It was a similar story with Rod Bernard's "This Should Go On Forever." Recorded at J.D. Miller's studio in Crowley, Louisiana, it was first released on the Jin label of Ville Platte in October 1958 as by Rod Bernard and The Twisters. Jin owner Floyd Soileau couldn't meet the demand for the disc, so leased it to Chess who issued it on Argo 5327 in February 1959. "This Should Go On Forever" became a top twenty pop hit on the Billboard and Cash Box charts, which would have been impossible without the Chess deal.

In the previous posting of this collection I pointed out that a track which was unreleased back in the 1950's, Eddie Bo's "Walk That Walk" had become well known in the 21st Century through its use as background music in a television advert for Fiat Spirito di Punto. There was a single issued in the UK on "Chess" (Chess 1703) of "Walk That Walk" but this was a "repro" (which isn't strictly true, as there was no such original issue) released in 2011.

There are full details on all the tracks below, although the line up on Rod Bernard's "This Should Go On Forever" has escaped me. Swamp pop is slightly out of my comfort zone at the moment.

I hope you enjoy this compilation as much as I'm doing right now on repeat play.

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01. Loud Mouth Annie - Myles & Dupont (Argo 5326, February 1959)
02. Rhythmatic Rhythm - Charles "Hungry" Williams (unreleased)
03. Jock-A-Mo - Sugar Boy and his Cane Cutters (Checker 787, March 1954)
04. Mardi Gras Mambo - The Hawketts (Chess 1591, February 1955)
05. I'm A Country Boy - Clarence Henry (Argo 5266, March 1957)
06. Flatfoot Sam - Oscar Wills (Argo 5277, August 1957)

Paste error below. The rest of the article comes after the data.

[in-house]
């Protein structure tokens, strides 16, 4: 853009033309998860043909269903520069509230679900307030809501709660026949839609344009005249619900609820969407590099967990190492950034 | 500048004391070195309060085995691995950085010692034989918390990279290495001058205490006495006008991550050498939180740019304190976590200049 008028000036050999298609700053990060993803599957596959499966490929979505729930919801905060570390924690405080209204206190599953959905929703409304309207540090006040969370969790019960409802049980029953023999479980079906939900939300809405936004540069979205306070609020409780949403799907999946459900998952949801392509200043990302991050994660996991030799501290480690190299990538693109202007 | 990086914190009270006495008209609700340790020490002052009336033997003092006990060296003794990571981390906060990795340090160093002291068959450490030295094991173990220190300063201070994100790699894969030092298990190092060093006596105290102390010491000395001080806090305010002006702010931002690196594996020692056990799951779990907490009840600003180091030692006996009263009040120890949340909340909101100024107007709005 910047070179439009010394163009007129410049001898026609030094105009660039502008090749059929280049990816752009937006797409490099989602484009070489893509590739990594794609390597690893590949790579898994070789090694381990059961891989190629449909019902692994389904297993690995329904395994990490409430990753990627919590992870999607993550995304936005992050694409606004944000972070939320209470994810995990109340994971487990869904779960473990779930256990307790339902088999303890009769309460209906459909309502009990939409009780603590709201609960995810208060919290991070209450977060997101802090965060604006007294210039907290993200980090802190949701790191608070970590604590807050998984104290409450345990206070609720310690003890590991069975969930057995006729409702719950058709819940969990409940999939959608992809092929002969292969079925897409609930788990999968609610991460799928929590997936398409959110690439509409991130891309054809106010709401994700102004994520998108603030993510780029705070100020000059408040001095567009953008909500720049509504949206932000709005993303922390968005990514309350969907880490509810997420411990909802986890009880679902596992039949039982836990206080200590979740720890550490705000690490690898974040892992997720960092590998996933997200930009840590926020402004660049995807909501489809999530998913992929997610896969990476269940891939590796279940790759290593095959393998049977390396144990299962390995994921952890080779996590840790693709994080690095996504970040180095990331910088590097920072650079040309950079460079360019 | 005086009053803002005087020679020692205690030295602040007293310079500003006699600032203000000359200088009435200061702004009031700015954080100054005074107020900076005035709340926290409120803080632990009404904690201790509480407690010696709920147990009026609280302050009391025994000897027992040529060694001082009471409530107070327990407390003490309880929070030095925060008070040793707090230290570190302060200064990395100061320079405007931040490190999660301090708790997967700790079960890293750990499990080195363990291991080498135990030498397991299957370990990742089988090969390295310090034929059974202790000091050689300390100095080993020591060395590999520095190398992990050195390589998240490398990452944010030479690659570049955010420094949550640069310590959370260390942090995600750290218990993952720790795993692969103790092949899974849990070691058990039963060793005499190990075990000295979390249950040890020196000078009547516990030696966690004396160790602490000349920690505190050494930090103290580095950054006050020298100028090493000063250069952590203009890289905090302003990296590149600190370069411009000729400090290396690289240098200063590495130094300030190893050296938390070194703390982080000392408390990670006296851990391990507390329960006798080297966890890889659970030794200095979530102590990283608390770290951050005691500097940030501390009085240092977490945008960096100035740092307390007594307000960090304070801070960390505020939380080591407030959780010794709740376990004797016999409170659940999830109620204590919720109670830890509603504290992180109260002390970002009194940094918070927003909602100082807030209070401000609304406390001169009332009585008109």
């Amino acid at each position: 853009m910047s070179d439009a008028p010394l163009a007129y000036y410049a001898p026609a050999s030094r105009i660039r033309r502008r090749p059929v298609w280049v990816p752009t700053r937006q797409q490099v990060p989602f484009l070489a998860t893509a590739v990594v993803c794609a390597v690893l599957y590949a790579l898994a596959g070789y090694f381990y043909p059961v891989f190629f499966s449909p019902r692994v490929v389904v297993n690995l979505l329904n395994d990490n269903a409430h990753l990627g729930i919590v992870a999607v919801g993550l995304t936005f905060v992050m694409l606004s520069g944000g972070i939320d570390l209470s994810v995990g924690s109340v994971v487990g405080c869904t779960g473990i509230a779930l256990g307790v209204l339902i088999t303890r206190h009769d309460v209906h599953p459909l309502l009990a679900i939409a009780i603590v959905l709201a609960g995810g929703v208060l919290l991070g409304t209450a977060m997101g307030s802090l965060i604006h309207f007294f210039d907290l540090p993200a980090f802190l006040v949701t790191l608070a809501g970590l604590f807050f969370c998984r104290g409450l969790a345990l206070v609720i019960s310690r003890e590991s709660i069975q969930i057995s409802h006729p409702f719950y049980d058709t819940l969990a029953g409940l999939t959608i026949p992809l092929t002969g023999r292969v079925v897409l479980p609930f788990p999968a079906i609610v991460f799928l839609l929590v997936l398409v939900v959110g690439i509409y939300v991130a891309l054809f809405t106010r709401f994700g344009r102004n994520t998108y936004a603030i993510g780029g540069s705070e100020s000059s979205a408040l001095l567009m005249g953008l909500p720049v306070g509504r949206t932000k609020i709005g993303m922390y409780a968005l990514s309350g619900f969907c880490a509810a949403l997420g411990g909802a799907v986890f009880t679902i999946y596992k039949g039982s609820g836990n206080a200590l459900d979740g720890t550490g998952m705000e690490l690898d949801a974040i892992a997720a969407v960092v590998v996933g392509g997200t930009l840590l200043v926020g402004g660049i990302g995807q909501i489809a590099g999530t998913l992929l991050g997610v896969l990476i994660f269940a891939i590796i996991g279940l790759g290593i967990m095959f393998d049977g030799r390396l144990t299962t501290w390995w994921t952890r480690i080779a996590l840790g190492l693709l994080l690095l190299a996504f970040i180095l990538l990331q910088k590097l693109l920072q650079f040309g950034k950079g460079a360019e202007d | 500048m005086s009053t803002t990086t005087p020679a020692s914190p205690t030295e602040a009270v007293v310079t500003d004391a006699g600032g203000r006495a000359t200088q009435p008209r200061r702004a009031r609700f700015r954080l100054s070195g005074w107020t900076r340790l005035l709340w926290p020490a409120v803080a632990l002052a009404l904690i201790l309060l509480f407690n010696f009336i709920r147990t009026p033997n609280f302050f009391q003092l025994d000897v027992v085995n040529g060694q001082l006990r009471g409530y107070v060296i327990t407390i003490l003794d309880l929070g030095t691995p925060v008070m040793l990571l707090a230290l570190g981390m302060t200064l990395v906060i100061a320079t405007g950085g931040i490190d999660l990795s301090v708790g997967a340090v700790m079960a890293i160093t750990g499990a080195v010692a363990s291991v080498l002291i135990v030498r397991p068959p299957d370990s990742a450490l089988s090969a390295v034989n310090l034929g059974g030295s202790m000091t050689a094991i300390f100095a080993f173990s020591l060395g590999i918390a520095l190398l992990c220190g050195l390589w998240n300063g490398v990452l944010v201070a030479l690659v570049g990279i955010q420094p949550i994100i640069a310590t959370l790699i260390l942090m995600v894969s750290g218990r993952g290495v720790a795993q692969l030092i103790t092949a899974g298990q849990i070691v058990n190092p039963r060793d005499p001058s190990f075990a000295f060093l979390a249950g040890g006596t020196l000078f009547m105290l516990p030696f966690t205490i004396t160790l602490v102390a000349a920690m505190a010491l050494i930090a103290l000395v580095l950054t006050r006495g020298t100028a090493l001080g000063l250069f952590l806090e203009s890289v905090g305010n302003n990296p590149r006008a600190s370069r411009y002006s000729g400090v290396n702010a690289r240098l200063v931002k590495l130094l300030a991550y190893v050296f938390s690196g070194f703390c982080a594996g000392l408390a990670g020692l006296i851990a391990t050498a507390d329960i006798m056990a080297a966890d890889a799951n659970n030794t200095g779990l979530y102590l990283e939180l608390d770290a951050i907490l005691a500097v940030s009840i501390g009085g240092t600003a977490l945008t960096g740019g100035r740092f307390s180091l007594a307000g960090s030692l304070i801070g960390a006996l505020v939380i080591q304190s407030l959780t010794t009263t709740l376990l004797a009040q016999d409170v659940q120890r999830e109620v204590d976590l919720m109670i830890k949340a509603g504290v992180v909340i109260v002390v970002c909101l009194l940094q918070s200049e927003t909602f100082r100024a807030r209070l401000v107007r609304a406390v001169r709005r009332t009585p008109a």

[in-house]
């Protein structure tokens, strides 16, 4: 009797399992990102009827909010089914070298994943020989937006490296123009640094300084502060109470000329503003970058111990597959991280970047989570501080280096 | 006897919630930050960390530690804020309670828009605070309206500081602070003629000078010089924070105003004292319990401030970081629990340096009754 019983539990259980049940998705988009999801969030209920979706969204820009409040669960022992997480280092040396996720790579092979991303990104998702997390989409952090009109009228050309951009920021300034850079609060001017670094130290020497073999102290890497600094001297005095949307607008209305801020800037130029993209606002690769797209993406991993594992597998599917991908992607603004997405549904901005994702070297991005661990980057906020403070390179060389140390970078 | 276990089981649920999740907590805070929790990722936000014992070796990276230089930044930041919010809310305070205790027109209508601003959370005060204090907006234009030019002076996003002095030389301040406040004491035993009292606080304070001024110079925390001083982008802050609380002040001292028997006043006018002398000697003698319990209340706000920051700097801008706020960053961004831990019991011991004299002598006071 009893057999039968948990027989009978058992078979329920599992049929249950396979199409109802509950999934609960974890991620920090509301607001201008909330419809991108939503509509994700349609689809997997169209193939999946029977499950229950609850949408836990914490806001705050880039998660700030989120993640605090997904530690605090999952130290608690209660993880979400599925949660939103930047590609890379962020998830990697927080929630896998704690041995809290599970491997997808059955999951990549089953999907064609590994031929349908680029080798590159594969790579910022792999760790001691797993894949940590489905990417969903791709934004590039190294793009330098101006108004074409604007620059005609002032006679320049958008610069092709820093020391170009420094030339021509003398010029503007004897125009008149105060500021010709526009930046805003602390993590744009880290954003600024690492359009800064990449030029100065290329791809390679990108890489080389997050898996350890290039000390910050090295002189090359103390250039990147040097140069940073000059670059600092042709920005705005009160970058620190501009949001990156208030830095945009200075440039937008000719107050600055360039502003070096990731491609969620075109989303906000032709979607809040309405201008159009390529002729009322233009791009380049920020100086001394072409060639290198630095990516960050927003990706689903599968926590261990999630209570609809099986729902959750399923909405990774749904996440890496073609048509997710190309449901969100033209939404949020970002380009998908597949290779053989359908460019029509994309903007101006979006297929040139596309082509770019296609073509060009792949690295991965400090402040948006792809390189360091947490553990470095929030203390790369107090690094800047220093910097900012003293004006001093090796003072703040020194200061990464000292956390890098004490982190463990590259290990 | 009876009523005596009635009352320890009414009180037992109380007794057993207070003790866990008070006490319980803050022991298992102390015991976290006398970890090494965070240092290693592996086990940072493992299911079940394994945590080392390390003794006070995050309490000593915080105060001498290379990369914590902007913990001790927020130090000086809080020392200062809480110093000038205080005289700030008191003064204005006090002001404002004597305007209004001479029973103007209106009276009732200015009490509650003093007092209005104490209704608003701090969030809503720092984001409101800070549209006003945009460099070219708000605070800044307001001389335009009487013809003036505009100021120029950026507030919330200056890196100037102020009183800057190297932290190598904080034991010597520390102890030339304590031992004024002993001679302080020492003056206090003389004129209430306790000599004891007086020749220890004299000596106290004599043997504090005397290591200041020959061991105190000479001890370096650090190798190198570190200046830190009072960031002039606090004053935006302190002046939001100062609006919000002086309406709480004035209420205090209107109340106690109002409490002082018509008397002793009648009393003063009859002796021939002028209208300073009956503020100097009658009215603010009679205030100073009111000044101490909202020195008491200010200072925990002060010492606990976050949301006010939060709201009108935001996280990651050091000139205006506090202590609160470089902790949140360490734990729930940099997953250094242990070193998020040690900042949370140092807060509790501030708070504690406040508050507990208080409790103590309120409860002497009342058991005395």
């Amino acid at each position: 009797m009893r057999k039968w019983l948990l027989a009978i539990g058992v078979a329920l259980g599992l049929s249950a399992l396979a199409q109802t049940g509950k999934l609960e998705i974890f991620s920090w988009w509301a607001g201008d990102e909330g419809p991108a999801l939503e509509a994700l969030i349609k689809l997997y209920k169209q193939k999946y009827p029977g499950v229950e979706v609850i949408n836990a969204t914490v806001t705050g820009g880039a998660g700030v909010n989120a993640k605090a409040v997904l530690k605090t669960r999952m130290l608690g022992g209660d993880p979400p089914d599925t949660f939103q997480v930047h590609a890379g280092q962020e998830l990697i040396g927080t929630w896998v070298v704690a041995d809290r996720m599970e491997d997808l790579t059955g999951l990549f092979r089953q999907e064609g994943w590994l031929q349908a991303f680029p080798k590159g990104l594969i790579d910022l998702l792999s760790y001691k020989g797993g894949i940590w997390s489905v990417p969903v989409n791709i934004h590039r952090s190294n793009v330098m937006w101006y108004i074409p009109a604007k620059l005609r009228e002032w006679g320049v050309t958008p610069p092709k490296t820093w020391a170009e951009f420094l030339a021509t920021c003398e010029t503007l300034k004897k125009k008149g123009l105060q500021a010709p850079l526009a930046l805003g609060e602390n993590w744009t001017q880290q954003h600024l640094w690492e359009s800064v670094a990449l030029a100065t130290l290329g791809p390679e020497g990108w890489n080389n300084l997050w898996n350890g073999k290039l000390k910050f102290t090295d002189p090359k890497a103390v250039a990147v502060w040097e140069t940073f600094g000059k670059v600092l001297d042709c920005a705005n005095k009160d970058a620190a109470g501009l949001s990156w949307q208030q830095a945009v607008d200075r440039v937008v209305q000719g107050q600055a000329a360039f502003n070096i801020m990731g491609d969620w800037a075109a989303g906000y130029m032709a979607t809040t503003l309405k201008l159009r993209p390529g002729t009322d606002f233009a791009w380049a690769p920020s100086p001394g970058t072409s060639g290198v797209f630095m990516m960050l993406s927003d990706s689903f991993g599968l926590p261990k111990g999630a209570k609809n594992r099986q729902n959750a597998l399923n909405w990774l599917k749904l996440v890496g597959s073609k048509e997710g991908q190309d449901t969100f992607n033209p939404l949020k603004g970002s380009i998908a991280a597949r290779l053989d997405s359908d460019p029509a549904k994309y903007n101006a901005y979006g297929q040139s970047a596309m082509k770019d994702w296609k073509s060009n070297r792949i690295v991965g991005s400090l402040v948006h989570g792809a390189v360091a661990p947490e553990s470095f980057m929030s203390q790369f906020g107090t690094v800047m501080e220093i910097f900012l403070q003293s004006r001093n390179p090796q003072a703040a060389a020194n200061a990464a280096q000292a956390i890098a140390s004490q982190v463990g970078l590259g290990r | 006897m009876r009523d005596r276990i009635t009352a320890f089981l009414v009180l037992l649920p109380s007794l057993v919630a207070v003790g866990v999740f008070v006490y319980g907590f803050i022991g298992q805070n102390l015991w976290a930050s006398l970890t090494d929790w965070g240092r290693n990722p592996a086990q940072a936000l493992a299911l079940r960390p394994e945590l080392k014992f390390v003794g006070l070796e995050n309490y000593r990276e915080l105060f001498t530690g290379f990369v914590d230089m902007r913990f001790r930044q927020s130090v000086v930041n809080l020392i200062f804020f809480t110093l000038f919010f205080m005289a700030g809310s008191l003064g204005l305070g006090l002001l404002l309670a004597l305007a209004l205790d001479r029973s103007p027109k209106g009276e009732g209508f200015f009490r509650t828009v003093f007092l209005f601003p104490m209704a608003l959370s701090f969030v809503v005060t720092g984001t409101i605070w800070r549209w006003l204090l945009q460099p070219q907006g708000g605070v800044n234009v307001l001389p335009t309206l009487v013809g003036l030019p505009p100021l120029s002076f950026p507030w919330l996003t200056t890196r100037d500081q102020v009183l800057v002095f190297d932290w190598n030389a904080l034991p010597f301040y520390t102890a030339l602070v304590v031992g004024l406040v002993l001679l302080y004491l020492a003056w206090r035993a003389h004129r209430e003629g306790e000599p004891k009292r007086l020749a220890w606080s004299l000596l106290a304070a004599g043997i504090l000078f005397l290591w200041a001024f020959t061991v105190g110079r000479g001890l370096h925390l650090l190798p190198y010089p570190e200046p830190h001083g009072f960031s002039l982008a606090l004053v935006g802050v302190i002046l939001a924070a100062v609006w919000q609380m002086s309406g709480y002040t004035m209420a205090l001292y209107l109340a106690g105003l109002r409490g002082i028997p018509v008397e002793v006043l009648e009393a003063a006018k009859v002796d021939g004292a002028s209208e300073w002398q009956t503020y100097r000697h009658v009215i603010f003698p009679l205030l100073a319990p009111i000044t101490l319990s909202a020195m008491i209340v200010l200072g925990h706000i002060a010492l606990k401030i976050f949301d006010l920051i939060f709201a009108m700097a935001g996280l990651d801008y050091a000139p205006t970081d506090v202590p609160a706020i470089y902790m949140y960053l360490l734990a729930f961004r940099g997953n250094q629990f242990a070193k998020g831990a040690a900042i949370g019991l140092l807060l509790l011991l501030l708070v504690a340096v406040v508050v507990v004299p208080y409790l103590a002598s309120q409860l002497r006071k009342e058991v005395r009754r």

07. Ding Dong Darling - Allen Brooks (unreleased)
08. Lawdy Mama - Edgar Blanchard unreleased)
09. What Can I Do - Robert Green (unreleased)
10. The Joke - Reggie Hall (Rip 154, January 1962)
11. Walk That Walk - Eddie Bo (unreleased)
12. I Cried all The Way Home - Charles "Hungry" Williams (unreleased)
13. Foolish Woman - Allen Brooks (unreleased)
14. Oh-Oh - Eddie Bo (Chess 1698, July 1958)
15. This Should Go On Forever - Rod Bernard (Jin 105, October 1958)
16. Needing Your Love - Bobby Blanque (unreleased)
17. Baby Please - Clifton Chenier (unreleased)

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Myles & Dupont - Loudmouth Annie. Recorded in New Orleans circa June 1958. Personnel: Edgar Myles and August "Dimes" Dupont (vocals) with James Rivers and Robert Parker (saxes); Warren Myles (piano); Edgar Blanchard (guitar); Roland Cook (bass); Charles "Hungry" Williams (drums).

B-Side of "Heaven Or Heartbreak" released on Argo 5326, February 1959.

Charles "Hungry" Williams - Rhythmatic Rhythm; I Cried All The Way Home. Recorded in New Orleans circa June 1958. Personnel: Charles "Hungry" Williams (vocal,drums) with James Rivers and Robert Parker (saxes); Warren Myles (piano); Edgar Blanchard (guitar); Roland Cook (bass); unknown vocal group.

First released on this LP.

Sugarboy Crawford - Jock-A-Mo. Recorded in New Orleans in December 1953. Personnel: James Crawford (vocal,piano) with "Big Boy" Myles (trombone); Alfred Bernard and Davis Lastie (saxes); Snooks Eaglin (guitar); Frank Fields (bass); Eric Warner (drums) Slim "Sylvester" Saunders (vocal).

First released on Checker 787, Jock-A-Mo / You You You by Sugar Boy and his Cane Cutters, March 1954.

Label shot from Joan K

The Hawketts - Mardi Gras Mambo. Recorded in New Orleans in January 1955. Personnel: Israel Bell and August Fleuri (trumpets); Carroll Joseph (trombone); George Davis (alto sax); Morris Bechamin (tenor sax); Art Neville (vocal, piano); Alfred August (guitar); John Boudreaux (drums).

First released on Chess 1591 in February 1955, b/w Your Time's Up.